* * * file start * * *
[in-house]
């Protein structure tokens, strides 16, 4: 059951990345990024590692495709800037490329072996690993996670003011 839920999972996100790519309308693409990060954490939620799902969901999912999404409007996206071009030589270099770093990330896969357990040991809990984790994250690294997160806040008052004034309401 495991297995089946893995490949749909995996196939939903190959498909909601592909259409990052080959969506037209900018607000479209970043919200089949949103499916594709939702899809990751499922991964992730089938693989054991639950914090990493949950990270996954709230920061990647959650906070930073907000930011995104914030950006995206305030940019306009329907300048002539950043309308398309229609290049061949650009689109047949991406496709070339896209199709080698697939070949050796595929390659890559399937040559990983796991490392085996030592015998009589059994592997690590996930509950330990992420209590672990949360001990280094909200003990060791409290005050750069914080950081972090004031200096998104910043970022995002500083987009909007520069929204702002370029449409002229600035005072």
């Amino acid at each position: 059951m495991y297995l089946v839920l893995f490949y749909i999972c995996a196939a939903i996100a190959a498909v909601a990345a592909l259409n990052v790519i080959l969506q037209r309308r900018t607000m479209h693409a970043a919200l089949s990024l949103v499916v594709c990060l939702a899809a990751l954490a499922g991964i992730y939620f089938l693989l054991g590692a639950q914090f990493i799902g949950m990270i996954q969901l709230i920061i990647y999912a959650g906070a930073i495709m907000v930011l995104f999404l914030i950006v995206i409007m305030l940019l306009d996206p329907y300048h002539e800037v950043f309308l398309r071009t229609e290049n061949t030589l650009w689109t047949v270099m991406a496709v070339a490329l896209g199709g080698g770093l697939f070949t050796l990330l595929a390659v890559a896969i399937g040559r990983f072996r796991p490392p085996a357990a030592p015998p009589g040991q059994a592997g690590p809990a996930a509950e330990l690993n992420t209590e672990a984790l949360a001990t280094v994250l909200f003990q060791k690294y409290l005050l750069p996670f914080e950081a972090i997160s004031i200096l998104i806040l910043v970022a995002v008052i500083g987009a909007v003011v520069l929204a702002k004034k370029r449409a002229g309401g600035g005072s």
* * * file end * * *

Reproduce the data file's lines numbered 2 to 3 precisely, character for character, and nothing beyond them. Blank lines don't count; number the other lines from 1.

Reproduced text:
């Protein structure tokens, strides 16, 4: 059951990345990024590692495709800037490329072996690993996670003011 839920999972996100790519309308693409990060954490939620799902969901999912999404409007996206071009030589270099770093990330896969357990040991809990984790994250690294997160806040008052004034309401 495991297995089946893995490949749909995996196939939903190959498909909601592909259409990052080959969506037209900018607000479209970043919200089949949103499916594709939702899809990751499922991964992730089938693989054991639950914090990493949950990270996954709230920061990647959650906070930073907000930011995104914030950006995206305030940019306009329907300048002539950043309308398309229609290049061949650009689109047949991406496709070339896209199709080698697939070949050796595929390659890559399937040559990983796991490392085996030592015998009589059994592997690590996930509950330990992420209590672990949360001990280094909200003990060791409290005050750069914080950081972090004031200096998104910043970022995002500083987009909007520069929204702002370029449409002229600035005072």
């Amino acid at each position: 059951m495991y297995l089946v839920l893995f490949y749909i999972c995996a196939a939903i996100a190959a498909v909601a990345a592909l259409n990052v790519i080959l969506q037209r309308r900018t607000m479209h693409a970043a919200l089949s990024l949103v499916v594709c990060l939702a899809a990751l954490a499922g991964i992730y939620f089938l693989l054991g590692a639950q914090f990493i799902g949950m990270i996954q969901l709230i920061i990647y999912a959650g906070a930073i495709m907000v930011l995104f999404l914030i950006v995206i409007m305030l940019l306009d996206p329907y300048h002539e800037v950043f309308l398309r071009t229609e290049n061949t030589l650009w689109t047949v270099m991406a496709v070339a490329l896209g199709g080698g770093l697939f070949t050796l990330l595929a390659v890559a896969i399937g040559r990983f072996r796991p490392p085996a357990a030592p015998p009589g040991q059994a592997g690590p809990a996930a509950e330990l690993n992420t209590e672990a984790l949360a001990t280094v994250l909200f003990q060791k690294y409290l005050l750069p996670f914080e950081a972090i997160s004031i200096l998104i806040l910043v970022a995002v008052i500083g987009a909007v003011v520069l929204a702002k004034k370029r449409a002229g309401g600035g005072s």